Apple Can Withstand RIM's Storm Clouds

In the heavyweight match between RIM's BlackBerry Storm and Apple's iPhone, the iPhone is still the smartphone to beat.
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In the heavyweight match between

Reseach In Motion's

(RIMM)

BlackBerry Storm and

Apple's

(AAPL) - Get Report

iPhone, the iPhone is still the smartphone to beat.

As devices go, the iPhone has its "oh-wow" pluses (the multi-touch screen) and a few "oh-no" minuses (no keyboard). But as a product, it's pure gold for Apple.

The same case can't be made for Research In Motion's Storm.

var config = new Array(); config<BRACKET>"videoId"</BRACKET> = 15196279001; config<BRACKET>"playerTag"</BRACKET> = "TSCM Embedded Video Player"; config<BRACKET>"autoStart"</BRACKET> = false; config<BRACKET>"preloadBackColor"</BRACKET> = "#FFFFFF"; config<BRACKET>"useOverlayMenu"</BRACKET> = "false"; config<BRACKET>"width"</BRACKET> = 265; config<BRACKET>"height"</BRACKET> = 255; config<BRACKET>"playerId"</BRACKET> = 1243645856; createExperience(config, 8);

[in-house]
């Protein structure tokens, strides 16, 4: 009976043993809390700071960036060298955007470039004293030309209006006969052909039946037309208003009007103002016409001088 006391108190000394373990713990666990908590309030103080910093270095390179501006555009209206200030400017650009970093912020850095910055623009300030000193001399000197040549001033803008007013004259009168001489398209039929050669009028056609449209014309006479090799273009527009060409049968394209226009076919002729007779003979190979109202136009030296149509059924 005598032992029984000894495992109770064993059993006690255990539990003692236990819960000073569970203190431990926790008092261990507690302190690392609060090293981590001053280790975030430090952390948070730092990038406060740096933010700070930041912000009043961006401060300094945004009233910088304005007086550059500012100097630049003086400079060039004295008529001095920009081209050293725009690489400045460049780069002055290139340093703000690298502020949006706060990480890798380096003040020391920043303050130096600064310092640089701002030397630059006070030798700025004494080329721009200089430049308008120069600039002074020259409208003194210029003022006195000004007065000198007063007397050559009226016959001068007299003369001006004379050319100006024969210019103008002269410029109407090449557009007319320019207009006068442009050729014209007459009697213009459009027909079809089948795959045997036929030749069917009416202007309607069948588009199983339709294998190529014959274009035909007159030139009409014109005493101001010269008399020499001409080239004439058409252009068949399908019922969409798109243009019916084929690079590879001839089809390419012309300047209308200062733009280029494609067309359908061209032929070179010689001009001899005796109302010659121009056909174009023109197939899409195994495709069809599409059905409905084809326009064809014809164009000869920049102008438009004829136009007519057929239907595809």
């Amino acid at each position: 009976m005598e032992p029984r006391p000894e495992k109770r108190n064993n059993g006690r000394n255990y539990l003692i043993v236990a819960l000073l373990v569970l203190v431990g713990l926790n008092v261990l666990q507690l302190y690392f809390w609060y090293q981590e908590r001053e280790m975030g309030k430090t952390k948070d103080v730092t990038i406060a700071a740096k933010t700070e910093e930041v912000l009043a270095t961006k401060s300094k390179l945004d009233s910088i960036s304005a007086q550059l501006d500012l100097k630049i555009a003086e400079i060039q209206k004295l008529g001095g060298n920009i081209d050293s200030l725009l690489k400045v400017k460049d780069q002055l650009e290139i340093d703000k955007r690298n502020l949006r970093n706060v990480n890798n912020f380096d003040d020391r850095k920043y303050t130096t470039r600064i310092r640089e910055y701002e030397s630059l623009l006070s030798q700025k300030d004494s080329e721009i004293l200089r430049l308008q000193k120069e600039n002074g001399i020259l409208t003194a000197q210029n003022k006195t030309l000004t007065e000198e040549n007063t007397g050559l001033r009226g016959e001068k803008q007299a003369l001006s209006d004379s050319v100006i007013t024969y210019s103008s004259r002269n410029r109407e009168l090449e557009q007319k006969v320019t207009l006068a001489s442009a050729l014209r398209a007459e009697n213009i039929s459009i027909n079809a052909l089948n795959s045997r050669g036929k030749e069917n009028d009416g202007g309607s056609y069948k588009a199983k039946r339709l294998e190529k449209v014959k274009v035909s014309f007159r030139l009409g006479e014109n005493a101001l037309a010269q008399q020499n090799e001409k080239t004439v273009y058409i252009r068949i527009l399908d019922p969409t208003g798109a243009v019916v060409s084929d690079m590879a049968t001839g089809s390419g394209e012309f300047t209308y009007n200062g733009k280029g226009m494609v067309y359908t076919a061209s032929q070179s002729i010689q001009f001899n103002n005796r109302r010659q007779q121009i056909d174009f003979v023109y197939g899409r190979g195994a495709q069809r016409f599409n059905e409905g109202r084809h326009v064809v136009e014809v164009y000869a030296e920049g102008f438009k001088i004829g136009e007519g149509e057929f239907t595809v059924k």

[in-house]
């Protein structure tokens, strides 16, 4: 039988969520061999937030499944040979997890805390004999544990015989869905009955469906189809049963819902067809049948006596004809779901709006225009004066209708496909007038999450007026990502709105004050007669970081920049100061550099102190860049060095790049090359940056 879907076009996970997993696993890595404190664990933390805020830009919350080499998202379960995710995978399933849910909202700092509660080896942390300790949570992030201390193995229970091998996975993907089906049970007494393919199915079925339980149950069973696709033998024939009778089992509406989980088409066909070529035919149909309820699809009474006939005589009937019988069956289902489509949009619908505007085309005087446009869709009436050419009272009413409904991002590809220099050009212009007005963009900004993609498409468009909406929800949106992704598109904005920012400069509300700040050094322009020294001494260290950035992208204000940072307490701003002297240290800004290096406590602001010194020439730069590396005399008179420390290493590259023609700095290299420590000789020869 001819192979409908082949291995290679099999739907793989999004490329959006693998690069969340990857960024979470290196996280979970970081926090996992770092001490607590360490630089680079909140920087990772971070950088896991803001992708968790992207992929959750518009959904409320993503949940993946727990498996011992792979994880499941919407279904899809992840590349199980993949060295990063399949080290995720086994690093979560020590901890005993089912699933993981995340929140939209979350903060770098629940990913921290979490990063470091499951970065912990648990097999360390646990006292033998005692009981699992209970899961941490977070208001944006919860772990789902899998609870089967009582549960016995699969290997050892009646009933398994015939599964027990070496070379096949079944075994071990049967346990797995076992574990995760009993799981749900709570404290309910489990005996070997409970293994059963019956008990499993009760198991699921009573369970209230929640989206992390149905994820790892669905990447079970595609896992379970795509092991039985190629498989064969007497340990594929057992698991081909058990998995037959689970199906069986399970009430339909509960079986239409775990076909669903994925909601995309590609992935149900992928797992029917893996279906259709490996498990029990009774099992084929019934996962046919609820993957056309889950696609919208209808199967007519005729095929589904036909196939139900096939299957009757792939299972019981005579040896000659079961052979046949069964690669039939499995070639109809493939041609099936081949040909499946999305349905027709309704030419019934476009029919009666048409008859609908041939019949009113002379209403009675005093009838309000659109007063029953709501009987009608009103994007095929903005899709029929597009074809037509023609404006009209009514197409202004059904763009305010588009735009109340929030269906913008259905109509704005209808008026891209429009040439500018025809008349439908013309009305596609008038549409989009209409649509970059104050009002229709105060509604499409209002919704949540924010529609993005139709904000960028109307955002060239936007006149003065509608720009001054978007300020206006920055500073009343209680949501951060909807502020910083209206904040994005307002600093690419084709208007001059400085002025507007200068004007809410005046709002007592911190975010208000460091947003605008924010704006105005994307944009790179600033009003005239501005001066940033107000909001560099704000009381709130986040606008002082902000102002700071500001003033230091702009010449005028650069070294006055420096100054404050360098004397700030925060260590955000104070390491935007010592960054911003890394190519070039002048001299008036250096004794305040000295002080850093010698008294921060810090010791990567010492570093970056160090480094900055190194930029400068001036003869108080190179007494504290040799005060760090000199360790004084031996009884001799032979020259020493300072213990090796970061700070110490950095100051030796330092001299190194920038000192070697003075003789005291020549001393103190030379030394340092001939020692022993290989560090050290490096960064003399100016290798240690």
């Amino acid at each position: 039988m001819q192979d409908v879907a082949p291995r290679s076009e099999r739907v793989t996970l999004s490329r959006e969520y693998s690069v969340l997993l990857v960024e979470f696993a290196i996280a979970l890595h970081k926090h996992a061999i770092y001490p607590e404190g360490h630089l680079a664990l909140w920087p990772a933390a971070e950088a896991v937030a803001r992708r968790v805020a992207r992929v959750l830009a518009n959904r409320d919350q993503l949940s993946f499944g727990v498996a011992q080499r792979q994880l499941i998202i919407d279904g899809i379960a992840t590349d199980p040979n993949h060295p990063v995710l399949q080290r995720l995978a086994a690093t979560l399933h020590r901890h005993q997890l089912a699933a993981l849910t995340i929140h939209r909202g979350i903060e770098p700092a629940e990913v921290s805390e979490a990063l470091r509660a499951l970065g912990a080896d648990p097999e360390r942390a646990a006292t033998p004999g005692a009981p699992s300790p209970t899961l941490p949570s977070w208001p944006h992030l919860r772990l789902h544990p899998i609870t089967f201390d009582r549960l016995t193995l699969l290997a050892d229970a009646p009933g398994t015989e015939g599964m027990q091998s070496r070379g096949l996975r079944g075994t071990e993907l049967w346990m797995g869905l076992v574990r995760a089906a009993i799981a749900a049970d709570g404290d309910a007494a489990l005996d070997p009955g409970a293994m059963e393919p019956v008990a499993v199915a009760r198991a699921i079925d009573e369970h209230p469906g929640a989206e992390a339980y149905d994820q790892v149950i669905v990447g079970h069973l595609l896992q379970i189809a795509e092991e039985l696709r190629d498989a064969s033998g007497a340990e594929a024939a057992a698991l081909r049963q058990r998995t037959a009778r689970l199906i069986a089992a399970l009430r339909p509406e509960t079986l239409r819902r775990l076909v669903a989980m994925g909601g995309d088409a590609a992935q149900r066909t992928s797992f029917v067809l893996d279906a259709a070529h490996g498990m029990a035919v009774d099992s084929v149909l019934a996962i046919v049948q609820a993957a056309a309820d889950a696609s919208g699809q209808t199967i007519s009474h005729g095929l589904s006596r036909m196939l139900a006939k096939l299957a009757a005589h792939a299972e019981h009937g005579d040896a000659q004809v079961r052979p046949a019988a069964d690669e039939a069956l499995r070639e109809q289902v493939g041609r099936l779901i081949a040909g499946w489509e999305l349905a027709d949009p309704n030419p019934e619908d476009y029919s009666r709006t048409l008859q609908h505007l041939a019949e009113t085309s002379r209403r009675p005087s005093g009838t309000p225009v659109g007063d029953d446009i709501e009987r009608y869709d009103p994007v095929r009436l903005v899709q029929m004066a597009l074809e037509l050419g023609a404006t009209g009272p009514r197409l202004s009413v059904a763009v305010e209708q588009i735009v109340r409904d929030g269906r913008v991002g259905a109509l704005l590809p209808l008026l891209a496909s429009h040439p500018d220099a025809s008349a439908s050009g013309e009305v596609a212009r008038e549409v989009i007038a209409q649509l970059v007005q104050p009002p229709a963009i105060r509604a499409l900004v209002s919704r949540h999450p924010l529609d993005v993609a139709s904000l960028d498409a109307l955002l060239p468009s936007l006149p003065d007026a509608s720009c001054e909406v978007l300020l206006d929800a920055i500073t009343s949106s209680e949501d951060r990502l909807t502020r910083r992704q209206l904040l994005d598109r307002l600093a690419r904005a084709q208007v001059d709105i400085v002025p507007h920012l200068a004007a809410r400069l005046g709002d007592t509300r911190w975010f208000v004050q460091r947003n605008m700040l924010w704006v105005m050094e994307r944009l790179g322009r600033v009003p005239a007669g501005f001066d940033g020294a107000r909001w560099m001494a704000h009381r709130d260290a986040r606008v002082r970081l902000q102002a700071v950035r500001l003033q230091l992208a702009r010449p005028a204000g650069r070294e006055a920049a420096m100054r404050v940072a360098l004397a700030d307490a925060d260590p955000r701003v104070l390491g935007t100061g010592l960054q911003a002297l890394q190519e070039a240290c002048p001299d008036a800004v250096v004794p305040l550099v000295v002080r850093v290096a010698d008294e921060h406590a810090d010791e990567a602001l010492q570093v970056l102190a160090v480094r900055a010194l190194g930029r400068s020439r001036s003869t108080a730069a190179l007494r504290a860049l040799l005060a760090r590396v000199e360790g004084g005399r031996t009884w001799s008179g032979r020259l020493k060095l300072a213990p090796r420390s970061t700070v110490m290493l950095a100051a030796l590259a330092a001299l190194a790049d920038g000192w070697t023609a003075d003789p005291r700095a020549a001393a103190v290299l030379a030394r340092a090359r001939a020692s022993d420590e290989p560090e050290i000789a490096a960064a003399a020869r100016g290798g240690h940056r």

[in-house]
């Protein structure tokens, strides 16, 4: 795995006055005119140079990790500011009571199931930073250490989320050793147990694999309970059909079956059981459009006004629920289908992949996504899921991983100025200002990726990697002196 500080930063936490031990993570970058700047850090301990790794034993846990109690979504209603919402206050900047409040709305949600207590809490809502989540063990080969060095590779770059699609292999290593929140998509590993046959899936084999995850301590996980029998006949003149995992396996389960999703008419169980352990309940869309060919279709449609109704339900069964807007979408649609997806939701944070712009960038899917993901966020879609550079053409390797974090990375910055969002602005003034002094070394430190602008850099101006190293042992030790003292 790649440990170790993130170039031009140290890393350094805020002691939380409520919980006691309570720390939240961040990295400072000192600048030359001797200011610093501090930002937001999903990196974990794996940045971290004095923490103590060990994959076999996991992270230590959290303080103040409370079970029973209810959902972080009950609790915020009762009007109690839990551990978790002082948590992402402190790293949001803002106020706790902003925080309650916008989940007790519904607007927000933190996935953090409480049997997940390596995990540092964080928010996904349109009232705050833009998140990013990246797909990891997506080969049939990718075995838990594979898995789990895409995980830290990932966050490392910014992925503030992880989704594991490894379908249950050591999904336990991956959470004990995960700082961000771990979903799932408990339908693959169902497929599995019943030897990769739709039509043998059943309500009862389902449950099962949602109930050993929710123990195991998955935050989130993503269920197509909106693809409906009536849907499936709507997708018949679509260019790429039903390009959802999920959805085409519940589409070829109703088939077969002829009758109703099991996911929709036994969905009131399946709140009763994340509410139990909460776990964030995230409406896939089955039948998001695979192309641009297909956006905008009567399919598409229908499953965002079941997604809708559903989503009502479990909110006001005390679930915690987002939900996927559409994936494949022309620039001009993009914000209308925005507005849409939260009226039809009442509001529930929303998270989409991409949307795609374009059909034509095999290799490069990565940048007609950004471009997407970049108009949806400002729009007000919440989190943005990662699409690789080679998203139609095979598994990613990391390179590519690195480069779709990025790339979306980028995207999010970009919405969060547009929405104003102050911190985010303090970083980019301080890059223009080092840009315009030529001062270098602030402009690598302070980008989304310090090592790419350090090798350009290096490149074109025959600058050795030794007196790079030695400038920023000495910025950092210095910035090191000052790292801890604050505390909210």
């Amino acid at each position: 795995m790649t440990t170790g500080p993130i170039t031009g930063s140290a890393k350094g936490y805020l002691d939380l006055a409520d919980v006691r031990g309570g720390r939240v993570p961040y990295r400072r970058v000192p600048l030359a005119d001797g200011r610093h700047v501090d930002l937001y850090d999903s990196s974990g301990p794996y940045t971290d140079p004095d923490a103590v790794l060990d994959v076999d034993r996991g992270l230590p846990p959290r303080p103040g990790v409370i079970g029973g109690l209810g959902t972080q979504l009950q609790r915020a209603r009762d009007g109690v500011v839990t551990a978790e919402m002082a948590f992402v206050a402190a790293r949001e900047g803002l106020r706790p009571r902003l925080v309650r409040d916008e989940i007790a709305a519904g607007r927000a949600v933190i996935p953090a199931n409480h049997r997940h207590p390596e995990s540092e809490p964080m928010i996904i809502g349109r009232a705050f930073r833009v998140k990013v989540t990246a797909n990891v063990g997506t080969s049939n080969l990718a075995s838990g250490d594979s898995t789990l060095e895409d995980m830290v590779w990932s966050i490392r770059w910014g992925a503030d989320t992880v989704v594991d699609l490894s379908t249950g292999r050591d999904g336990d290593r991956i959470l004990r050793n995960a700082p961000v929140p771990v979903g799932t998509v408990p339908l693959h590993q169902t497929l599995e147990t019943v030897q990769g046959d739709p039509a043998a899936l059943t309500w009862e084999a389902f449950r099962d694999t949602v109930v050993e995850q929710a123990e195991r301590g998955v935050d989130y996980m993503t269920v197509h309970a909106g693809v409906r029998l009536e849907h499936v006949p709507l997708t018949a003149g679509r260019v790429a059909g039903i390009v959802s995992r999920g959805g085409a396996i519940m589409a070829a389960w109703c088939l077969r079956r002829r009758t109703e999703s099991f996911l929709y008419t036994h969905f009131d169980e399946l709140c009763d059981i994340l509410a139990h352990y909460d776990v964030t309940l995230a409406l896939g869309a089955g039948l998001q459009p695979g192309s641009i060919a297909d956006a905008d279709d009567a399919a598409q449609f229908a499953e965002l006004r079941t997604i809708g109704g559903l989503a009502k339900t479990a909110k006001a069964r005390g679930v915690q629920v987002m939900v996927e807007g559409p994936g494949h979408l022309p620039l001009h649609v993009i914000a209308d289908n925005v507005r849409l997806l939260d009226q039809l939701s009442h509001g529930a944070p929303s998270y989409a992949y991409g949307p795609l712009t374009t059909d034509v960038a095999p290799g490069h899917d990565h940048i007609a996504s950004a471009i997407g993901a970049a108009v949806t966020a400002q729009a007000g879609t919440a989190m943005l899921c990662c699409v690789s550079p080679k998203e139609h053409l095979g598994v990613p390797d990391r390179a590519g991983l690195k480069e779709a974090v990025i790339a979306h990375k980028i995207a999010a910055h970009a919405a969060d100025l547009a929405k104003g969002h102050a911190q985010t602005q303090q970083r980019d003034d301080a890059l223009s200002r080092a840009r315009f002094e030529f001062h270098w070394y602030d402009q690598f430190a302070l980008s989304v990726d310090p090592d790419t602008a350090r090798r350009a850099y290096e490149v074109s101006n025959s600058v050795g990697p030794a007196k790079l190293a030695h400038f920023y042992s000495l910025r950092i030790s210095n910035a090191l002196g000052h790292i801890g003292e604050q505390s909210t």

The

AT&T's

(T) - Get Report

subsidized 3G iPhone hit the 1 million sold mark in the first three days. In 2008, Apple sold 14 million iPhones. This year, amid a nasty recession, analysts expect Apple to sell about 16 million.

In contrast,

Verizon

's

(VZ) - Get Report

subsidized BlackBerry Storm took two months to hit the 1 million sold milepost after its Nov. 21 introduction. That puts it on track to sell 6 million phones this year, well below the iPhone sales rate.

If anything, the Storm has been a

disruptive force

for RIM.

The BlackBerry maker has been taking on high costs trying to rush the Storm's production rate and keep its exclusive partner -- Verizon -- happy. The Storm is Verizon's hottest phone and its best weapon to stop big-spending subscribers from switching to AT&T's iPhone.

But all the new expenses have helped narrow RIM's margins to 40%, an alarming drop from the 50.7% level it enjoyed half a year ago.

This margin squeeze came as a surprise to investors who now fear that RIM's entry into the hotly competitive consumer market will erode its once-lucrative business built on high-paying corporate customers.

In the past year, Apple is down 30%. RIM has dropped 62% in the same period.

Clearly, the Storm hasn't been a calming influence on investors.